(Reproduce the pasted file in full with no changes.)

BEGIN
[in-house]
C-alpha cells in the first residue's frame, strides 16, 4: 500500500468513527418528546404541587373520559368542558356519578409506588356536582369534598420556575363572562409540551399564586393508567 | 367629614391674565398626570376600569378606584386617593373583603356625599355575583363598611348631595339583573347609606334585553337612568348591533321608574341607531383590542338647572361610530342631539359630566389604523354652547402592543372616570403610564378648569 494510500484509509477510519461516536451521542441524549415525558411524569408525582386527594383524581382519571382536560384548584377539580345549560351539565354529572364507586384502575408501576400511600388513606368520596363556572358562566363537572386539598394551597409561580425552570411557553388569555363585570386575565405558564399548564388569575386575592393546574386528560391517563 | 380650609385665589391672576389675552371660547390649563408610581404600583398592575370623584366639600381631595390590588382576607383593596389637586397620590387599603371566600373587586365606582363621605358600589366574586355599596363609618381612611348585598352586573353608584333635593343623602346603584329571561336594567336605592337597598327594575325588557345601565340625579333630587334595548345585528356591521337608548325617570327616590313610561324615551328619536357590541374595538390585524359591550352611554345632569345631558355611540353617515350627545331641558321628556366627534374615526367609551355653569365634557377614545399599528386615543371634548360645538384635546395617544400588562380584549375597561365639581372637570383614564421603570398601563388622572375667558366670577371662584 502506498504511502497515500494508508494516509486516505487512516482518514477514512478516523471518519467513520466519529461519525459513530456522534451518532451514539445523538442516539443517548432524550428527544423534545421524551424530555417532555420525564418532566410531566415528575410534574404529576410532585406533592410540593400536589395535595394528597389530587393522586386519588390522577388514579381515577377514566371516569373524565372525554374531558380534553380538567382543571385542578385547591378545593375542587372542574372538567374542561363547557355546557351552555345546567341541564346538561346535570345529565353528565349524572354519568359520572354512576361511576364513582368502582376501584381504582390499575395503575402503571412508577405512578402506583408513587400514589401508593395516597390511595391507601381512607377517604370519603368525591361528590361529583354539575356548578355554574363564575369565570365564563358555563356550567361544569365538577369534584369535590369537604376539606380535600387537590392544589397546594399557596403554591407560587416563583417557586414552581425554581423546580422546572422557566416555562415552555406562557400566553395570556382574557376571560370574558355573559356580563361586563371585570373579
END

[in-house]
C-alpha cells in the first residue's frame, strides 16, 4: 500500500468513527418528546404541587373520559368542558356519578409506588356536582369534598420556575363572562409540551399564586393508567 | 367629614391674565398626570376600569378606584386617593373583603356625599355575583363598611348631595339583573347609606334585553337612568348591533321608574341607531383590542338647572361610530342631539359630566389604523354652547402592543372616570403610564378648569 494510500484509509477510519461516536451521542441524549415525558411524569408525582386527594383524581382519571382536560384548584377539580345549560351539565354529572364507586384502575408501576400511600388513606368520596363556572358562566363537572386539598394551597409561580425552570411557553388569555363585570386575565405558564399548564388569575386575592393546574386528560391517563 | 380650609385665589391672576389675552371660547390649563408610581404600583398592575370623584366639600381631595390590588382576607383593596389637586397620590387599603371566600373587586365606582363621605358600589366574586355599596363609618381612611348585598352586573353608584333635593343623602346603584329571561336594567336605592337597598327594575325588557345601565340625579333630587334595548345585528356591521337608548325617570327616590313610561324615551328619536357590541374595538390585524359591550352611554345632569345631558355611540353617515350627545331641558321628556366627534374615526367609551355653569365634557377614545399599528386615543371634548360645538384635546395617544400588562380584549375597561365639581372637570383614564421603570398601563388622572375667558366670577371662584 502506498504511502497515500494508508494516509486516505487512516482518514477514512478516523471518519467513520466519529461519525459513530456522534451518532451514539445523538442516539443517548432524550428527544423534545421524551424530555417532555420525564418532566410531566415528575410534574404529576410532585406533592410540593400536589395535595394528597389530587393522586386519588390522577388514579381515577377514566371516569373524565372525554374531558380534553380538567382543571385542578385547591378545593375542587372542574372538567374542561363547557355546557351552555345546567341541564346538561346535570345529565353528565349524572354519568359520572354512576361511576364513582368502582376501584381504582390499575395503575402503571412508577405512578402506583408513587400514589401508593395516597390511595391507601381512607377517604370519603368525591361528590361529583354539575356548578355554574363564575369565570365564563358555563356550567361544569365538577369534584369535590369537604376539606380535600387537590392544589397546594399557596403554591407560587416563583417557586414552581425554581423546580422546572422557566416555562415552555406562557400566553395570556382574557376571560370574558355573559356580563361586563371585570373579